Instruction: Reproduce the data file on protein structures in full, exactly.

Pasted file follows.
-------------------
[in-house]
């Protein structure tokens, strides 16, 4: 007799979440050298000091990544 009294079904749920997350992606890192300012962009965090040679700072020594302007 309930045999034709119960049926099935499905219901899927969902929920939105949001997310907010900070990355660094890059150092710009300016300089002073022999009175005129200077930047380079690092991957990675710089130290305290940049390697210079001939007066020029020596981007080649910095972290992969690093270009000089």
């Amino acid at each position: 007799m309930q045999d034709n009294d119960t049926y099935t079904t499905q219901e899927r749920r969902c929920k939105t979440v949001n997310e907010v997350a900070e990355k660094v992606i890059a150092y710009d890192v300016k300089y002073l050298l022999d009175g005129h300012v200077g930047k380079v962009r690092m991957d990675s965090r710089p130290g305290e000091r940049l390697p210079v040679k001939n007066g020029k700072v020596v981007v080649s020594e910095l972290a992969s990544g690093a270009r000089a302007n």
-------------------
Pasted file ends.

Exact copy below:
[in-house]
């Protein structure tokens, strides 16, 4: 007799979440050298000091990544 009294079904749920997350992606890192300012962009965090040679700072020594302007 309930045999034709119960049926099935499905219901899927969902929920939105949001997310907010900070990355660094890059150092710009300016300089002073022999009175005129200077930047380079690092991957990675710089130290305290940049390697210079001939007066020029020596981007080649910095972290992969690093270009000089």
């Amino acid at each position: 007799m309930q045999d034709n009294d119960t049926y099935t079904t499905q219901e899927r749920r969902c929920k939105t979440v949001n997310e907010v997350a900070e990355k660094v992606i890059a150092y710009d890192v300016k300089y002073l050298l022999d009175g005129h300012v200077g930047k380079v962009r690092m991957d990675s965090r710089p130290g305290e000091r940049l390697p210079v040679k001939n007066g020029k700072v020596v981007v080649s020594e910095l972290a992969s990544g690093a270009r000089a302007n």